Flight of the Hippogriff was due on our Express Pass, so we happily bypassed the 45 minute queue. While I sort of felt guilty being assigned the front and depriving a younger guest from the unobstructed view of a hippogriff’s neck, I was thankful for the extra legroom. Unlike Orlando’s version, this one has individual lap bars with shin guards on every row except the front.
Don’t be fooled by the modest 29 mph, but this is a coaster where you have to empty everything from your pockets. Normally I’m leery storing items on a ride platform, but in Japan I felt 100% safe doing so. The ride itself was exactly what you’d expect from the expanded roller skater. It was a smooth and decent family coaster. It’s nothing special, but this one is well landscaped and a hit with kids. 4 out of 10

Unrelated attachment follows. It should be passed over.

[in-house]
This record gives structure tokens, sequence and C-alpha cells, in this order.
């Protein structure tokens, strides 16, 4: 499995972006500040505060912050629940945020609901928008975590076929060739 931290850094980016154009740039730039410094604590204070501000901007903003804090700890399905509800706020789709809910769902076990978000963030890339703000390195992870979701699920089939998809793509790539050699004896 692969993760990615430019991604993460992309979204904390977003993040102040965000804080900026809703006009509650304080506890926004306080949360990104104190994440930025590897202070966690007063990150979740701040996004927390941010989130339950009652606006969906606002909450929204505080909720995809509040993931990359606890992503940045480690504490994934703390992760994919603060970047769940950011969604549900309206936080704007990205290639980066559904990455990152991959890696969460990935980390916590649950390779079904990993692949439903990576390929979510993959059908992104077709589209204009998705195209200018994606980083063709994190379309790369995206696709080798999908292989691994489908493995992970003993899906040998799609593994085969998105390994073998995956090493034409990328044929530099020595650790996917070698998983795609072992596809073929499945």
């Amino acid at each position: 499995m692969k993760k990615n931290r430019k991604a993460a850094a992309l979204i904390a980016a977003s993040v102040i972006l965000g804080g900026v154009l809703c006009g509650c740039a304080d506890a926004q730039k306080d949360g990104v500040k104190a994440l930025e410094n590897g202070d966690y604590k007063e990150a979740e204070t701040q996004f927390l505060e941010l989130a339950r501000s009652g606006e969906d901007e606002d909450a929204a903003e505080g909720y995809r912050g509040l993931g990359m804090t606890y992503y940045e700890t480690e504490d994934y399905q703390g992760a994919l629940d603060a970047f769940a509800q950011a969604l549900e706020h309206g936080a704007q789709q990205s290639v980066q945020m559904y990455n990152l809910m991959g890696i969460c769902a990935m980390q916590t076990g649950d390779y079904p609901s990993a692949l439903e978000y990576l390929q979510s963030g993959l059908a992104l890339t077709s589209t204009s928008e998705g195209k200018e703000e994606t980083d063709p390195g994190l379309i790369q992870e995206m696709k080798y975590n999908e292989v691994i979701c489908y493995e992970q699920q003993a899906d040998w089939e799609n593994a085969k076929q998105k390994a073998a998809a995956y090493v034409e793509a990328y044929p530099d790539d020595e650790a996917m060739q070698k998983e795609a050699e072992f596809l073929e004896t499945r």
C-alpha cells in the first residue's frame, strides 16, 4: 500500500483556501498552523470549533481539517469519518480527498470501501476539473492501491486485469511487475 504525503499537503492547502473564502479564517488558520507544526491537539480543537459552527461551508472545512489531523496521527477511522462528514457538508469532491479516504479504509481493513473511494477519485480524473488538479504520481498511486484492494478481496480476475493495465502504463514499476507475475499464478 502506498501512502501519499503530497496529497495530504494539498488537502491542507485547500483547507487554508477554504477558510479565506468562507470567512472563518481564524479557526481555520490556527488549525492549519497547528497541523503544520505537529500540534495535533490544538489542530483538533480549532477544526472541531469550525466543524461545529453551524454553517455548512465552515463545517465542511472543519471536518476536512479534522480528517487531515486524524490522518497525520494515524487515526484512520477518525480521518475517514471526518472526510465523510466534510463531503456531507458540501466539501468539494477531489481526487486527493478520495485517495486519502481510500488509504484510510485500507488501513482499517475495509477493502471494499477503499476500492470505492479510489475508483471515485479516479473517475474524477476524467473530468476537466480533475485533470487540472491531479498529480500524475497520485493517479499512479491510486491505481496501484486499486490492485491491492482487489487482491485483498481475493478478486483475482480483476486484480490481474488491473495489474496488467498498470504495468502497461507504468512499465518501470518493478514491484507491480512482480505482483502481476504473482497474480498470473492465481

The superior family coaster at Universal Studios Japan is Snoopy’s Great Race. I openly admit that I drink the Peanuts Kool-Aid, but this really is one of the best themed junior coasters out there. The indoor area looks cool on its own, but then the coaster blasts you through a billboard and has Snoopy follow the train, recording from his director’s chair during the helix finale.
The coaster’s layout is nearly indistinguishable from a Vekoma roller skater, but don’t be fooled, this is actually a Senyo creation. This is a really smooth coaster and it’s guaranteed to leave a smile on your face with its heart. One bit of advice though, I don’t recommend that adults double up in the same row. We made the mistake and it was an incredibly tight fit since the right side has oversized padding for the littlest of riders. 5 out of 10